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Maleic acid as a versatile catalyst for biorefining
commodity chemicals, such as polymers and fuels, is of significant interest as
petroleum reserves continue to decline. A major roadblock to bio-based
production is high processing costs. These costs are associated with the need
for highly-specialized catalysts to produce bio-based commodity chemicals from
agricultural products and wastes. This prevents bioprocessing facilities from
fully taking advantage of commodities of scale, where purchasing materials in
greater quantities reduces the material cost. Discovering catalysts capable of
being used in multiple production pathways could reduce the per unit processing
of a biorefinery.
Recent works have shown that maleic acid can be used for multiple conversion reactions of plant material to valuable products: xylose to furfural, glucose to hydroxymethylfurfural (HMF), and the pretreatment of lignocellulosic material for second generation biofuel production. This work evaluates the use of maleic acid as a catalyst for producing HMF from corn starch, with a specific focus on reducing operating costs. Additionally, the use of maleic acid as a liquefaction catalyst for producing corn stover slurries is tested.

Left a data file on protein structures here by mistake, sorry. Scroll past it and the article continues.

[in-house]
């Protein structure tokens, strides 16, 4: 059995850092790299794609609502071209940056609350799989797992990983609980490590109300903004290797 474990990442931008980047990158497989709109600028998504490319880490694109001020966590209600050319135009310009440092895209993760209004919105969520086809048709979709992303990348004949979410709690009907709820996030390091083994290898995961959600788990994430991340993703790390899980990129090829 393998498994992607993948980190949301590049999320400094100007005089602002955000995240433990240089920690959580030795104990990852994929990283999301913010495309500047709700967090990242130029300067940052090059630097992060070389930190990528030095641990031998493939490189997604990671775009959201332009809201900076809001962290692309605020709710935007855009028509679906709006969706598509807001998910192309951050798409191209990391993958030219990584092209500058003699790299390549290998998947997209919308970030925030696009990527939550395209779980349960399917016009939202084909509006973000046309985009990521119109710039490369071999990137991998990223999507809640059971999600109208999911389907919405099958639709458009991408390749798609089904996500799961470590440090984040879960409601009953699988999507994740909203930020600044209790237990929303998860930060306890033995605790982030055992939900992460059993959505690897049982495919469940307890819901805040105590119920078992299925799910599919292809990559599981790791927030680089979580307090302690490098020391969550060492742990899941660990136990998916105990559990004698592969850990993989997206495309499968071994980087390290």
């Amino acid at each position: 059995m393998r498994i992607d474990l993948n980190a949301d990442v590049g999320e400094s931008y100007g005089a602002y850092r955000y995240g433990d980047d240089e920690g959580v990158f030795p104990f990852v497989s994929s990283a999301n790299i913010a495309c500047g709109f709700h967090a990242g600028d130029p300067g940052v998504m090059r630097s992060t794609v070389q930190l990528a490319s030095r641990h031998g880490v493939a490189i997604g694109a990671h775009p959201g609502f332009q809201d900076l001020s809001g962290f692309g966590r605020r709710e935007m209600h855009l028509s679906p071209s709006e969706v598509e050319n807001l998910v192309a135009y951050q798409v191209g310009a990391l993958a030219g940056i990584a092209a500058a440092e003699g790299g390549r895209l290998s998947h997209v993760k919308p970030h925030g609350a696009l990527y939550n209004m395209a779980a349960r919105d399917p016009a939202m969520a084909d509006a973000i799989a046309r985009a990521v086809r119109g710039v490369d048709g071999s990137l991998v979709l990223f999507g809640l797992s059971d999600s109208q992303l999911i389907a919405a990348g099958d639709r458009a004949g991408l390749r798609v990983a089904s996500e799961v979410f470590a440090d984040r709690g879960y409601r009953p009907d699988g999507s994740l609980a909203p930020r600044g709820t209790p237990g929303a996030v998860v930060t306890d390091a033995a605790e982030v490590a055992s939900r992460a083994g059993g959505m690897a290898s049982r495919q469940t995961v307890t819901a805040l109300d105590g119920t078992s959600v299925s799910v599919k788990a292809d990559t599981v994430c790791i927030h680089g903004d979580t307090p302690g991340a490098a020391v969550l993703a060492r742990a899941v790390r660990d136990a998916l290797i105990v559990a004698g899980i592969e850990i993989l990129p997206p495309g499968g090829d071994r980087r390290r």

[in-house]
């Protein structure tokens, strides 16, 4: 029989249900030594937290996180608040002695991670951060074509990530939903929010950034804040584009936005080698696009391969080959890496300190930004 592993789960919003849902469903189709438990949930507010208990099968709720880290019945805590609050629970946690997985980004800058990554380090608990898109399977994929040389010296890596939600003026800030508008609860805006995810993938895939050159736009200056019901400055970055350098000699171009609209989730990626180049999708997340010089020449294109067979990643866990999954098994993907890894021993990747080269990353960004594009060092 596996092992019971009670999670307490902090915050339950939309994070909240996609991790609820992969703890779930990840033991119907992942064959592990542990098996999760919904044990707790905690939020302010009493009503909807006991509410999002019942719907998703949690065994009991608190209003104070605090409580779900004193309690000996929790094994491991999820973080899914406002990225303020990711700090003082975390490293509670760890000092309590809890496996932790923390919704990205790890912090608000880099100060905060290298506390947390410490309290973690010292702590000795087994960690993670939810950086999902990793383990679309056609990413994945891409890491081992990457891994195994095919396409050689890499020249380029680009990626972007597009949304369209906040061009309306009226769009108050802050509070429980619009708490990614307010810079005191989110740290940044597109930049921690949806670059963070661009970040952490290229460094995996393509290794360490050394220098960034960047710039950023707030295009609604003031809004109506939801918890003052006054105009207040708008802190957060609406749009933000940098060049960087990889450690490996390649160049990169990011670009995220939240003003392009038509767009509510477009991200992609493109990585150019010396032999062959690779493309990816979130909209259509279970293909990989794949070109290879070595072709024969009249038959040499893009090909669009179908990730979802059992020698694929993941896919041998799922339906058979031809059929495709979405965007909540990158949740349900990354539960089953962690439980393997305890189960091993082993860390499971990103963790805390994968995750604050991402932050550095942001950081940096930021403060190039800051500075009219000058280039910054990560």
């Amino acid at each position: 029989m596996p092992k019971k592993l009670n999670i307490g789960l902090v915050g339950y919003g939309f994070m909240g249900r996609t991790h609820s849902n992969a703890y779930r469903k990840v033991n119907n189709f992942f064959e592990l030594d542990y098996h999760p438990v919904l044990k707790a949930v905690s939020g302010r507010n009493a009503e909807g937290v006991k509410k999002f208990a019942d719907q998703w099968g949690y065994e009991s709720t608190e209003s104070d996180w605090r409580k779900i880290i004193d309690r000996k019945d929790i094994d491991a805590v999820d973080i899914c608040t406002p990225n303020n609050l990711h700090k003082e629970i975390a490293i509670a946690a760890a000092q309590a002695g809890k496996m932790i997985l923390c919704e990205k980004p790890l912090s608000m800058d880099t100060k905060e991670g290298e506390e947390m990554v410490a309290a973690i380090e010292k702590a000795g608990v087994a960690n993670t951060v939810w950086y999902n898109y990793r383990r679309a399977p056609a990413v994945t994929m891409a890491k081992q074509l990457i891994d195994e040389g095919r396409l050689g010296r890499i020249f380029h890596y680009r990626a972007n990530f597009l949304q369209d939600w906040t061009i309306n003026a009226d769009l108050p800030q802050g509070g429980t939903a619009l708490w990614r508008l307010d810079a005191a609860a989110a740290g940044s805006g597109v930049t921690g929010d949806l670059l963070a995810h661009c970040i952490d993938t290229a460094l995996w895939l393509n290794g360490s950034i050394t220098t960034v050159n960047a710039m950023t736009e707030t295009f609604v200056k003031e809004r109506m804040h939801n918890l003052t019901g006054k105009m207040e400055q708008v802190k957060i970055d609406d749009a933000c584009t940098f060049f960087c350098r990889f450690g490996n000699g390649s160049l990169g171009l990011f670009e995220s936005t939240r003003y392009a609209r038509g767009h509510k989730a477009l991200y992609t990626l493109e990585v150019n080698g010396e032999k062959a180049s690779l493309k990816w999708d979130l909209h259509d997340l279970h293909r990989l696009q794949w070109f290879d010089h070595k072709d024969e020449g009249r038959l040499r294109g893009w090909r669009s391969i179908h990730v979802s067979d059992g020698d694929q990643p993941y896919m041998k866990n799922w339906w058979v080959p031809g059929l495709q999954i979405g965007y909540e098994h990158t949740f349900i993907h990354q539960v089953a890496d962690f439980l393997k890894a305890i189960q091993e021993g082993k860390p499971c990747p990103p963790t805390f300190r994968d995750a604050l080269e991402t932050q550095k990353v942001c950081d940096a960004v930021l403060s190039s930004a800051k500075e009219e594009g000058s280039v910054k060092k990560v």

To evaluate HMF production from starch, a combined computational and experimental approach is used. Through modelling and experimental validation, molar HMF yields of ~30% are reached by incorporating dilute dimethylsulfoxide and acetonitrile into the reaction mixture. However, HMF yield was limited by low stability in the reaction media. The addition of activated carbon to the reactor overcomes challenges with second order side reactions, resulting in HMF selling prices that are competitive with similar petroleum-derived chemicals. The key technical roadblocks to commercialization of HMF production are identified as solvent recycling and HMF separation efficiency in a sensitivity analysis. During liquefaction of corn stover, maleic acid was found to reduce the yield stress required to begin slurry flow through a pipe. However, a reduction in the free water content of the reactor through binding of water in the matrix of biomass limited liquefaction, resulting in solids concentrations not financially feasible at scale. To overcome this, maleic acid treatment was performed at solids contents of 25%, followed by a water removal step and enzymatic liquefaction at 30% solids. Yield stress was reduced from >6000 Pa for untreated samples to ~50 Pa for samples treated with maleic acid and enzymes sequentially. Such treatment reduces the challenges associated with feeding solid biomass into a pretreatment reactor. Additionally, reduced slurry yield stress results in lower capital costs, since smaller pumps can be used in the production facility.This work provides a step forward in transitioning away from a petroleum-based economy to a bio-based economy without significant disruptions in product pricing and availability.